How do I connect to the internet from an EC2 instance in a VPC?

0

This question is asked a lot and I have followed the helpful steps others have mentioned but have had no success (My guess is it is in the network setting below but I don't see the issue). What I am trying to do is seed an RDS database that is not accessible outside the VPC it was created. I attempt to update the packages in the instance and all attempts timeout. I'm really confused and would appreciate some help. Thank you.

Below is a description of my environment:

  • VPC with public and private subnets, internet gateway attached
  • Routing table shows I'm connected to an internet gateway for ip4 and ip6 as well as local networking for public subnets
  • EC2 instance is hosted in a public subnet
  • NACLs allow http/s for ip4 and ip6 and ssh from my home network
  • Security groups that were created to connect the EC2 instance to RDS, sg for ssh-ing from home
  • Elastic IP is associated with EC2 instance
  • I am able to ssh into EC2 instance from home

Below are the public route table associated with the subnet where the EC2 instance resides, NACLs, and security groups. Public route tables associated with the subnet where EC2 instance is hosted:

DestinationTargetStatusPropogated
::/0igw-xxxxxxxxxxxxActiveNo
2600:1f14:de1:300::/56localActiveNo
0.0.0.0/0igw-xxxxxxxxxxxxActiveNo
10.0.0.0/16localActiveNo

Inbound NACLs

Rule NumberTypeProtocolPort rangeSourceAllow/Deny
100HTTP (80)TCP (6)800.0.0.0/0Allow
105HTTP (80)TCP (6)80::/0Allow
110HTTPS (443)TCP (6)4430.0.0.0/0Allow
115HTTPS (443)TCP (6)443::/0Allow
120SSH (22)TCP (6)22home ip4 cidrAllow
*All trafficAllAll0.0.0.0/0Deny
*All trafficAllAll::/0Deny

Outbound NACLs:

Rule NumberTypeProtocolPort rangeSourceAllow/Deny
100All trafficAllAll0.0.0.0/0Allow
101All trafficAllAll::/0Allow
102HTTP (80)TCP (6)800.0.0.0/0Allow
103HTTP (80)TCP (6)80::/0Allow
104HTTPS (443)TCP (6)4430.0.0.0/0Allow
105HTTPS (443)TCP (6)443::/0Allow
*All trafficAllAll0.0.0.0/0Deny
*All trafficAllAll::/0Deny

EC2 security groups:

sg-local-ssh inbound rule:

TypeProtocolPort rangeDestinationDescription
SSHTCP22ip4/32ssh from home

sg-local-ssh outbound rules:

TypeProtocolPort rangeDestinationDescription
All trafficAllAll0.0.0.0/0ip4
All trafficAllAll::/0ip6

ec2-rds security group inbound rules:

TypeProtocolPort rangeDestinationDescription
PostgreSQL5432Alllocal ip cidrip4
PostgreSQL5432Alllocal ip cidrip6

ec2-rds security group outbound rules:

TypeProtocolPort rangeDestinationDescription
PostgreSQLTCP5432rds-ec2-security-groupsecurity group connecting rds to ec2
All trafficAllAllhome ip cidrip6

RDS security inbound group:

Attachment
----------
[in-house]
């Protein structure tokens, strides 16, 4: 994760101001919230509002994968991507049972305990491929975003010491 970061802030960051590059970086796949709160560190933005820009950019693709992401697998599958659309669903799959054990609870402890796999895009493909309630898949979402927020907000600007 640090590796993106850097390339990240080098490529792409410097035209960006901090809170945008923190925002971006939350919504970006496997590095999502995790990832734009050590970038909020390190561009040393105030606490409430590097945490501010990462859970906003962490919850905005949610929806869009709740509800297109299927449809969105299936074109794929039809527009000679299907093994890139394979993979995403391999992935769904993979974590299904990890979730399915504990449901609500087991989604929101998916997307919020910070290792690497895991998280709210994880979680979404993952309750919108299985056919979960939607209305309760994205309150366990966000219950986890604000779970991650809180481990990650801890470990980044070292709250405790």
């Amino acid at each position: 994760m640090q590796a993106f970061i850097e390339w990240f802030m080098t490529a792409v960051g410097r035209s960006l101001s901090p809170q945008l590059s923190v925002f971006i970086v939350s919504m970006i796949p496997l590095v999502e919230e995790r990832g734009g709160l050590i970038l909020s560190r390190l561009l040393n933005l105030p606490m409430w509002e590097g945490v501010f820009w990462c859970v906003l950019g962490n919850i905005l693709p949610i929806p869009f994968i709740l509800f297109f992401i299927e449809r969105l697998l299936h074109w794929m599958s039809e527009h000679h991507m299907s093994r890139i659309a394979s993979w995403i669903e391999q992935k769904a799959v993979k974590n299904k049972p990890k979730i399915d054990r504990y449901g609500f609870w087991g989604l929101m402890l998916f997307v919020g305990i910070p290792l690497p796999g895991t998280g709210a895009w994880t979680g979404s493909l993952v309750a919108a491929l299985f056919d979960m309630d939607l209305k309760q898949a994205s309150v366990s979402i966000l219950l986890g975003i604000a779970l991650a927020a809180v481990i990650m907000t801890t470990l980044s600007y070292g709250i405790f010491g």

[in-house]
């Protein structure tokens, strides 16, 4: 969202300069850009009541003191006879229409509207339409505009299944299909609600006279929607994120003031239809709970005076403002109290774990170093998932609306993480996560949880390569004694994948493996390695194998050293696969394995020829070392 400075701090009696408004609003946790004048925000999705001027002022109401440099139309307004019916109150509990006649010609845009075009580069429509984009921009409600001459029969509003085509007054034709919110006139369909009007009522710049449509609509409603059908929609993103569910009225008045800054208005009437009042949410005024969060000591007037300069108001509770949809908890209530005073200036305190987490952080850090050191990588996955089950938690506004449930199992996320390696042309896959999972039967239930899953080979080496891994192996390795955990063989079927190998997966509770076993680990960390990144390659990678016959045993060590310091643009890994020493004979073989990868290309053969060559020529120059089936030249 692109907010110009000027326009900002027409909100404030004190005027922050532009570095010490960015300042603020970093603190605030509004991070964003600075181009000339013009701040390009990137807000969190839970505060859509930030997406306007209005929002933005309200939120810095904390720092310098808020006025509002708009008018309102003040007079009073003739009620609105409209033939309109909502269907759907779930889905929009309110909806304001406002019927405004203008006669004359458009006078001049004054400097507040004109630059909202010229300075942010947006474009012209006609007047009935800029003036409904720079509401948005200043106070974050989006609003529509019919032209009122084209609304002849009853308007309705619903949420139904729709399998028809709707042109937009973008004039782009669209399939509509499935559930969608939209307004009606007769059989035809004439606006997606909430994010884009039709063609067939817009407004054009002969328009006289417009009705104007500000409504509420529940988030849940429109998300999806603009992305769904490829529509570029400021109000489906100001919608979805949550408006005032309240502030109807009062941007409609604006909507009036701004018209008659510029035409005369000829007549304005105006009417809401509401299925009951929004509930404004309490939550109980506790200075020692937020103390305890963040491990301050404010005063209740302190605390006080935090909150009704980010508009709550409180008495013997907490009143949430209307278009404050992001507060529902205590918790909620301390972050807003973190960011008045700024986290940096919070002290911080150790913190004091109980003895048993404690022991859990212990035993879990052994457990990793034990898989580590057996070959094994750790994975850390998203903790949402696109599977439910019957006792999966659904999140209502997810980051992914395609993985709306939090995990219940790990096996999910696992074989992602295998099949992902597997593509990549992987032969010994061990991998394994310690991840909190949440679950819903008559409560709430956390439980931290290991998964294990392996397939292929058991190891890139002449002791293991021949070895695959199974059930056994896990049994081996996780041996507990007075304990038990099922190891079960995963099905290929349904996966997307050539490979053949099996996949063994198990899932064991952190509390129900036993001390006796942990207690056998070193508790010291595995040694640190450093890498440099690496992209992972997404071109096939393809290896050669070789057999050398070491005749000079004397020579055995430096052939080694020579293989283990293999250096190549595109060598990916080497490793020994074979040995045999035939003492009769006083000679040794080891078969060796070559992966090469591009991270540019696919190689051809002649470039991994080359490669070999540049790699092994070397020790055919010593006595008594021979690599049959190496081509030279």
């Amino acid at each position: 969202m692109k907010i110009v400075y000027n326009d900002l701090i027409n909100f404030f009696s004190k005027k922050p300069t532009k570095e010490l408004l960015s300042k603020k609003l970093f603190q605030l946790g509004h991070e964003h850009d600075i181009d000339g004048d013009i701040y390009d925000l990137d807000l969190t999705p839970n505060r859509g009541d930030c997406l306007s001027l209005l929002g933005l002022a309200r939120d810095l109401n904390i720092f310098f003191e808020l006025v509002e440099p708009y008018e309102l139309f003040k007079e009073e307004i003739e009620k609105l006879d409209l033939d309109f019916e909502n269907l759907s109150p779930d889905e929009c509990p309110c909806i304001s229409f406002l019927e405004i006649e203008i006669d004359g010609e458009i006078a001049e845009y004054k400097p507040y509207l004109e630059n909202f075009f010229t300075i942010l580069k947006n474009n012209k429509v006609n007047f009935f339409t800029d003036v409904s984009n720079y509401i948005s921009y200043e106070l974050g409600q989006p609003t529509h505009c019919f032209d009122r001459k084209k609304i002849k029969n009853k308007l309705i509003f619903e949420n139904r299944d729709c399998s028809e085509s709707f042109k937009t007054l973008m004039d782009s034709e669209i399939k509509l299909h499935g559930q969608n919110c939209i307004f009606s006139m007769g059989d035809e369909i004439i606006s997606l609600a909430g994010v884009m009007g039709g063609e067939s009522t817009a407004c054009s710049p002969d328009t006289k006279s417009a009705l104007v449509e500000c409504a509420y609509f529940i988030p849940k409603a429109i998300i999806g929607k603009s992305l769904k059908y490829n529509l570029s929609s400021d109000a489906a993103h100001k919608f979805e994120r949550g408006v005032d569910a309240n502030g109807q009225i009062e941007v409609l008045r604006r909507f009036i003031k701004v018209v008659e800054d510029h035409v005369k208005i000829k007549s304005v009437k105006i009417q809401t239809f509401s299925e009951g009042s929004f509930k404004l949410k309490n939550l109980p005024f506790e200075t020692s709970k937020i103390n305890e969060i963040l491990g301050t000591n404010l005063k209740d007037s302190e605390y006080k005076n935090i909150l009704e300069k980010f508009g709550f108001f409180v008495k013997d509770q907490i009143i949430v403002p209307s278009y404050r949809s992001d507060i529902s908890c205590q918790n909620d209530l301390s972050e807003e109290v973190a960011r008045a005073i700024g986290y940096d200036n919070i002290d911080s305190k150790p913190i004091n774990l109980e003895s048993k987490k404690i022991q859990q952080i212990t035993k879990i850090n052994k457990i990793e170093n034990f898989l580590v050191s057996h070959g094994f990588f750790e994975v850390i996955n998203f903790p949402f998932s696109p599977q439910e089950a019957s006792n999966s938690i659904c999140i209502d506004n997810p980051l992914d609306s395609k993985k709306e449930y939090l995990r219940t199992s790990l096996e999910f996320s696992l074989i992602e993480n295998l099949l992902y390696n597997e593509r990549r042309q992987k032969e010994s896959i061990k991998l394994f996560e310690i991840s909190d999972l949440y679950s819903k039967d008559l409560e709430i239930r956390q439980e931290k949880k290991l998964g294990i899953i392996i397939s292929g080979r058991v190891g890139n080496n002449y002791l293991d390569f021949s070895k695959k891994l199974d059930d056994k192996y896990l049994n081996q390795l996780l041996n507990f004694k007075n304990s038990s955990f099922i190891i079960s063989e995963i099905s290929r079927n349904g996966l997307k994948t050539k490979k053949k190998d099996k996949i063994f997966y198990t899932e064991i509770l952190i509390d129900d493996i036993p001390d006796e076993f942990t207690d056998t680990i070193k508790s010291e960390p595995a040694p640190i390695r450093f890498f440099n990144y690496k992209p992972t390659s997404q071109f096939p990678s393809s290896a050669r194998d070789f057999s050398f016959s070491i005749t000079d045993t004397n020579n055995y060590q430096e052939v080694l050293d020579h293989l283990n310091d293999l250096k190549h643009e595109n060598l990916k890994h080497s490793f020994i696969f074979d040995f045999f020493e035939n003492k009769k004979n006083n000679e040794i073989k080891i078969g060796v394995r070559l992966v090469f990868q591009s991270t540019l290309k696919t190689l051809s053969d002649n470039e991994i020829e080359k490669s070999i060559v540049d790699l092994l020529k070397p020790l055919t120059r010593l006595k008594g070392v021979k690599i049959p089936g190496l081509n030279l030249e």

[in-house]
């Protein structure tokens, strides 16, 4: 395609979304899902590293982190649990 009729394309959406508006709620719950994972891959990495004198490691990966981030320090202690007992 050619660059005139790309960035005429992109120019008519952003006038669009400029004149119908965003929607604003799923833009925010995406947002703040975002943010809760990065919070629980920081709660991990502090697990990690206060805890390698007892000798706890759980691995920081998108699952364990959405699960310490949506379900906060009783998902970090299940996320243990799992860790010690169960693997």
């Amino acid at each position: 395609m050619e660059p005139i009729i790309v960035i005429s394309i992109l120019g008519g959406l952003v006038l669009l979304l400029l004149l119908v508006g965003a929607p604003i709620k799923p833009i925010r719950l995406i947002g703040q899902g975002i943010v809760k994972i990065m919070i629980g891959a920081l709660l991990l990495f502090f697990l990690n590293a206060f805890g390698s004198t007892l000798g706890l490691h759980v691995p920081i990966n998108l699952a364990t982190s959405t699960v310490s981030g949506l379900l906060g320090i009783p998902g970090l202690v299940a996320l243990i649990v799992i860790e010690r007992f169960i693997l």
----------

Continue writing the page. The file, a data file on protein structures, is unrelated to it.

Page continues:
TypeProtocolPort rangeDestinationDescription
PostgreSQLTCP5432ec2-rds-security-groupsecurity group to connect ec2 to rds

RDS security outbound group:

TypeProtocolPort rangeDestinationDescription
All trafficAllAllec2-rds-security-groupsecurity group to connect ec2 to rds
PostgreSQLTCP5432internal ip4 cidrip4
PostgreSQLTCP5432internal ip6 cidrip6
paul
asked 9 months ago515 views
3 Answers
1
Accepted Answer

Not answering the question directly but more general troubleshooting tips:

First, don't try and boil the ocean by setting up all of the things (routing, security groups, NACLs, etc.) all at the same time. Start with the minimal set of things and make sure that they work and after that add in additional components.

In this case, I would set up an instance in a public subnet with an public IP address and an Internet Gateway. Use the simplest security group you can and make sure it works.

After that, start locking down the security group(s).

Finally, add NACLs if you must - but I'd note that NACLs don't add a huge amount of value here if you're using security groups. They add complexity and make it harder to manage your network. I always advise customers that NACls are great for blocking whole subnets (e.g. "10.x.x.x cannot ever communicate 10.y.y.y.y") but trying to be very fine-grained with NACLs and deal with ephemeral ports is going to give you stress and increase your administrative burden. Security groups already do stateful packet filtering - only use NACLs when you find something that security groups don't do.

profile pictureAWS
EXPERT
answered 9 months ago
  • Thank you for guidance in troubleshooting. I am still looking through the items suggested. I really needed the, "don't try to boil the ocean" suggestion as I tend to try to do everything at once.

  • I created another less restrictive NACL and associated it with the subnet related to my EC2 instance. This fixed the issue. Thanks everyone for you assistance. I really appreciate it.

1

I noticed a couple of potential issues or areas to check: